Many people assume the federal government resettles refugees across the US. But as many of you know, in SD, it is Lutheran Social Services (LSS) that coordinates resettlement along with state and local authorities. The state sets the number of refugees it will accept, and LSS coordinates their placement and support. LSS is one of nine voluntary associations, many of them religiously-based, that work in cooperation with the federal government along with state and local communities to handle the logistics of refugee resettlement.[20]

Here’s another instance where facts are really important. During the 2017 legislative session, Senate Concurrent Resolution 7 was introduced in committee. It used stock language, probably from a group that opposes Muslim refugees. The resolution claimed in part that “the federal government and private social organizations are resettling thousands of Syrian refugees throughout South Dakota;”[21]

Luckily, the resolution died in committee, in part because of incredible work on behalf of LSS, which gave state legislators the factual number of Syrian refugees resettled in SD last year. Want to guess how many were actually resettled in SD up until the spring of 2017? FOUR.[22] Four refugees from Syria now live in SD. In fact the ENTIRE number of refugees resettled in SD last year was 395 individuals within Sioux Falls and 44 in Huron.[23] Between 2002 and 2015 just under 6000 refugees were resettled in South Dakota, with the largest numbers by far from Burma & Somalia, with large numbers from Eritrea, Sudan, Iraq and the Republic of Congo also represented.[24]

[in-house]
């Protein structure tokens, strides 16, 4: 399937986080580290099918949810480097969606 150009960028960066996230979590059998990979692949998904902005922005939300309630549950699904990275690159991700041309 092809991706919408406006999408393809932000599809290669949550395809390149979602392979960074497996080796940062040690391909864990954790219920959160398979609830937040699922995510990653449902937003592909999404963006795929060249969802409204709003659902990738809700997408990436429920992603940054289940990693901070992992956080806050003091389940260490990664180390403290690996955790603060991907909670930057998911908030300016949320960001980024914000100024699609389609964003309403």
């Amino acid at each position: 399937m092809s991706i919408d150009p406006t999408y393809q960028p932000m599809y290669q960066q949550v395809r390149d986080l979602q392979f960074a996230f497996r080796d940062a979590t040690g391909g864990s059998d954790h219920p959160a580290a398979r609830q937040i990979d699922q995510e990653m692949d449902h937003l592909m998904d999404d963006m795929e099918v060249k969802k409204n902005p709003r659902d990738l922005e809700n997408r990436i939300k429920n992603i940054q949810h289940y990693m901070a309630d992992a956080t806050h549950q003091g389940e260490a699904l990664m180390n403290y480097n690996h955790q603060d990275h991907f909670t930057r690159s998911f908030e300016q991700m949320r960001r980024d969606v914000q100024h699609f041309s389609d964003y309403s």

Reliable Facts and Figures About Muslim South Dakotans

One of the biggest fears today about refugees is that many are from countries with large Muslim populations. And while that historically hasn’t been the case, recently the US has admitted more refugees because of the wars in Syria and Iraq. Last year Muslims made “up almost half (46%) of the nearly 85,000 refugees who entered the country…”[25]

Muslims have been present in small numbers in South Dakota for more than 100 years, but their number increased substantially after WW II when Lutheran Social Services began settling refugees in Sioux Falls. While we don’t have exact numbers, our best estimates are that there are 3,000-4,000 Muslims in Sioux Falls, most of them refugees who fled civil wars in Somalia, Sudan, Ethiopia, Burma and Bosnia.[26] Leaders at the Muslim Community Center of SD also estimate around 4,000 Muslims in the state.[27]

We know that in this highly politicized climate there is a great deal of information floating around about Muslim immigrants, and that much of it is not accurate. You can reach out to the Muslim Community Center of SD if you would like someone to speak to your congregation about the community in Sioux Falls.